PIONEER AFRICAN WOMEN IN LAW
Georgina Theodora Wood
First woman Chief Justice (Ghana)
By Maame Ama Adu-Mensah
Her Ladyship Justice (Mrs.) Georgina Theodora Wood (Rtd) (née Lutterodt) was born on June 8, 1947. Her basic education was at Bishop Girls’ School, Accra, Methodist Primary School, Dodowa, and Mmofraturo Girls’ Boarding School, Kumasi. She obtained her secondary education from Wesley Girls' High School, Cape Coast between 1960 and 1966. Georgina Wood attended the University of Ghana, Legon, where she earned her Bachelor of Laws degree in 1969 and was called to the Bar in 1970 after the completion of her professional training at the Ghana Law School, where she obtained a 2nd Class (Upper Division) in the Bar qualifying examinations. Wood then undertook a Police Service Officer’s Training Course at the Officers College of the Ghana Police Service and commissioned as an Officer (Deputy Superintendent of Police) in 1971.
The premiere lady Chief Justice started her career as a Deputy Superintendent of Police with the Ghana Police Service in 1971 and exited in 1974. In 1974, she was appointed a Magistrate of the District Court, Grade II, and was subsequently promoted to Grade I. Wood’s hard work, integrity, professionalism, and dedication to justice and the judicial system led to her rise through the ranks of the judicial system. In 1991, she was elevated to the Court of Appeal and during her tenure, she served as the President of the Court between 2000 and 2002 since she was the most senior member of the Court at the time. Subsequently, she was elevated to the Supreme Court in November 2002. In June 2007, she was appointed by His Excellency J. A. Kufuor (former president of the Republic of Ghana) as Chief Justice after a successful vetting and approval by consensus by the parliament of Ghana. She is the only Chief Justice who had the opportunity of swearing-in four presidents under the country’s 4th Republican Constitution – the late President John Evans Atta-Mills in 2009, President John Dramani Mahama – initially in 2012 after the demise of Evans Atta Mills to complete his unexpired term, and subsequently in 2013 after he was declared the winner of the 2012 Presidential election, and President Nana Addo Dankwa Akufo-Addo in 2017.
Justice Wood is recognized as the longest-serving Chief Justice with her tenure spanning a decade, from 2007 to 2017. This period was marked by remarkable leadership and outstanding reforms in the judicial system of Ghana. She worked in conjunction with the Office of the Attorney-General and Ministry of Justice, and in collaboration with the Judicial Service, Police Service, Prisons Service, Legal Aid Commission, Commission on Human Rights and Administrative Justice (CHRAJ), and civil society groups to introduce the Justice for All Programme (JFAP) in 2007.
The goal of the initiative was to promote access to justice and reduce overcrowding in prisons by setting up special in-prison courts throughout the country to adjudicate cases of remanded prisoners. Under Justice Wood’s tenure, she diligently sustained and expanded its reach. Her efforts subsequently led to her establishment of the first High Court situated in Nsawam Prisons that promoted prisoners’ rights and their access to justice. A report by the Office of the Attorney General and Ministry of Justice in 2019 revealed that out of a total of 3,704 inmates who appeared before the courts, 723 had been discharged, 1,193 had been granted bail and 151 had been convicted.Justice Wood also approved the live broadcast of the Supreme Court hearings concerning the 2012 election petition case, an unprecedented decision that aided in the development of Ghana’s democracy and further enlightened the populace about the electoral process. Justice Wood affirmed her promise to fight corruption in the judiciary by dismissing judges who were implicated in Tiger Eye Private Investigator’s judicial expose in 2015 which uncovered corruption in Ghana’s judicial system.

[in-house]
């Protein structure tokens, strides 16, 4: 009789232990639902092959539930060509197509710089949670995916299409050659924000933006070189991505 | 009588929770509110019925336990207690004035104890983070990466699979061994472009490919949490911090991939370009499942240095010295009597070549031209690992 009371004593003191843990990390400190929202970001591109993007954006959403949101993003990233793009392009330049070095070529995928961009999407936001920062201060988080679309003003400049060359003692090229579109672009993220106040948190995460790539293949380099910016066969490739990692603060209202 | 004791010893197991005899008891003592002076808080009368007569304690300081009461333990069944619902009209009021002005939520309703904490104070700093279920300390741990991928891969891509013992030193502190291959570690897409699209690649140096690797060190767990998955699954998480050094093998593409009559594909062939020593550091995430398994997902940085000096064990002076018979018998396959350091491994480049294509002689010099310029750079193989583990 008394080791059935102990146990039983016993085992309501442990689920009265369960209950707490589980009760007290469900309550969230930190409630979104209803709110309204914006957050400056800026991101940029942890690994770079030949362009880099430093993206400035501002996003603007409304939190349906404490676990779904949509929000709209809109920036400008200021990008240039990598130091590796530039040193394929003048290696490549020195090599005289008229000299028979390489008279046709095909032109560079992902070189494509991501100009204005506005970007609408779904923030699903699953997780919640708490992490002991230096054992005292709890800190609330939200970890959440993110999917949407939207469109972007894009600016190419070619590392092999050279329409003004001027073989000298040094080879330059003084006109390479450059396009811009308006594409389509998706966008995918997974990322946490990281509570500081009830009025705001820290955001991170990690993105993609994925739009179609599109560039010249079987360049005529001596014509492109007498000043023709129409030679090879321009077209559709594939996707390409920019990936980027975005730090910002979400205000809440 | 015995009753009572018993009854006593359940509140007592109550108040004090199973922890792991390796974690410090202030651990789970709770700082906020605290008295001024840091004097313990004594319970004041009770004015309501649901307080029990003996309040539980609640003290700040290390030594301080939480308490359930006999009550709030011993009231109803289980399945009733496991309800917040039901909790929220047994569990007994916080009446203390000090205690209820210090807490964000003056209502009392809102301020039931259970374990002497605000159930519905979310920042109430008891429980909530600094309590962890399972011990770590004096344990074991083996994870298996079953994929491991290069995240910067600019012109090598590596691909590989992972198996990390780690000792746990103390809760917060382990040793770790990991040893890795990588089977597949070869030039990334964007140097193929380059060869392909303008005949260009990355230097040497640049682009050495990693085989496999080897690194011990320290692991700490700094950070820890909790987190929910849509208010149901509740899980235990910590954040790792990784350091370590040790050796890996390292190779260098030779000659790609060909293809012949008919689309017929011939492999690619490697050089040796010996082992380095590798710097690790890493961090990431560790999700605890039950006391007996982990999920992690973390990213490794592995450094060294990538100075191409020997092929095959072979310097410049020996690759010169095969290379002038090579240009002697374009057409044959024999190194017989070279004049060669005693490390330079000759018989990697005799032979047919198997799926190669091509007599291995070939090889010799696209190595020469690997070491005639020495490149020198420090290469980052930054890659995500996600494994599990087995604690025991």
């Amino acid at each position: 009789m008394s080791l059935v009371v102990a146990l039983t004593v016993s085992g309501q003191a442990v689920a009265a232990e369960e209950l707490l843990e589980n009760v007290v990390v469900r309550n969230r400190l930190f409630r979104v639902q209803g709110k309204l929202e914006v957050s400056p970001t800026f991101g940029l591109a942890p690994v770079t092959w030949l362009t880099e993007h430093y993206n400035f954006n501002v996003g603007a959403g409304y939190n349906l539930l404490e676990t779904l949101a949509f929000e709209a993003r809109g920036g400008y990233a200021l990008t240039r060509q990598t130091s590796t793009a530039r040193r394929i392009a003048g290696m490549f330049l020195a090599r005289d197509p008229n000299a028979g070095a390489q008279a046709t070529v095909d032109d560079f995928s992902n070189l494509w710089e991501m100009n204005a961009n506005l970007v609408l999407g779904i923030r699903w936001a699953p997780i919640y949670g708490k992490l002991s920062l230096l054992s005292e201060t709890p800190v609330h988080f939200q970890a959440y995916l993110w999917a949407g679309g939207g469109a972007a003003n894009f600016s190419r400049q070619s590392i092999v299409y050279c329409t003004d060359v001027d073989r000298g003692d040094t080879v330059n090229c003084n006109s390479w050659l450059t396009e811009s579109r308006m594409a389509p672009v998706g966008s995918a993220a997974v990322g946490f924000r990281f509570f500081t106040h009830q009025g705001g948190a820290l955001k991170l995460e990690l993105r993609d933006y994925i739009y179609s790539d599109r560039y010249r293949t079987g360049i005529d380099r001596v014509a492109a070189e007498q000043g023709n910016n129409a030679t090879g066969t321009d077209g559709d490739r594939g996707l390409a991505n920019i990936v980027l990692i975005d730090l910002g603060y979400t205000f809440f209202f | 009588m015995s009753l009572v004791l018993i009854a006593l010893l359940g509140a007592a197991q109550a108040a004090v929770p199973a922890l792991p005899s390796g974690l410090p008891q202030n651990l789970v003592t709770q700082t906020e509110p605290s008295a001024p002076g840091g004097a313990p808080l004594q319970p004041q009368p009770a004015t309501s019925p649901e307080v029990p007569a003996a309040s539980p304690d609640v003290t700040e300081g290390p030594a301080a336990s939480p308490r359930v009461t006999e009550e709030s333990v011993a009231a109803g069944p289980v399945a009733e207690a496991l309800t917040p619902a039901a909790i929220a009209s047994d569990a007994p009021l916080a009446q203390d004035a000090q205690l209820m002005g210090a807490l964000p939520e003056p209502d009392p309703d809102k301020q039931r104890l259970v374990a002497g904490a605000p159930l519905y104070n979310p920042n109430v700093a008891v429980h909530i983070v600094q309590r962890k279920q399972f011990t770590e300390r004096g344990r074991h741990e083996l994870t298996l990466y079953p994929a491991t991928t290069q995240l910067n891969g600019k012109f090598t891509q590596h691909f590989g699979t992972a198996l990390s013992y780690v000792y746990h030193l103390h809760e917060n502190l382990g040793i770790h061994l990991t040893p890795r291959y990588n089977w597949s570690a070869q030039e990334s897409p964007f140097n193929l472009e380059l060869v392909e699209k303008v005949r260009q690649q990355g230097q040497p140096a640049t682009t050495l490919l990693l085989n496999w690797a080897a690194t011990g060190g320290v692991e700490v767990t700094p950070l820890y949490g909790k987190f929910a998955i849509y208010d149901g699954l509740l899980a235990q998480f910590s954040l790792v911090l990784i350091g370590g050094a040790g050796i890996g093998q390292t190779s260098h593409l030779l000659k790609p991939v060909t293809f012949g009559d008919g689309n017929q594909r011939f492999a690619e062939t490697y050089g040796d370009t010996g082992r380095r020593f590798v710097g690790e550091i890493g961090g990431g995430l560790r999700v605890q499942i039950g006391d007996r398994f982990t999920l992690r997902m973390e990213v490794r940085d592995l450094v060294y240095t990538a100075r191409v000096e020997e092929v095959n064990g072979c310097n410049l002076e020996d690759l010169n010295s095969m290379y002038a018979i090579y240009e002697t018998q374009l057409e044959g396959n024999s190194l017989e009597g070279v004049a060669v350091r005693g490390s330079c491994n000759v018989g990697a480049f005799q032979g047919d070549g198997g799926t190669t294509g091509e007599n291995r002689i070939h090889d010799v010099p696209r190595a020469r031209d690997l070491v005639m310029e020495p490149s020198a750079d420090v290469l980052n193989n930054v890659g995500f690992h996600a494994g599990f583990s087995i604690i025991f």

On her assumption of office in 2007, Chief Justice Wood (Rtd.) instituted the Annual Chief Justice’s Mentoring Programme which brought together students of second cycle institutions to expose them to the functions of the judiciary and the administration of justice in Ghana. This was sponsored by the Danish International Development Agency (DANIDA) and was purposely to demystify the administration of justice while encouraging the students to take up future careers at the bar and on the bench. Later, students from the Akropong School for the Blind in the Eastern Region were included in the program. By the kind courtesy of the United Nations Population Fund (UNFPA), the scope of the Mentoring Programme was expanded to include some vulnerable migrant young girls who worked as head porters on the streets of Accra and were out of school for varied reasons.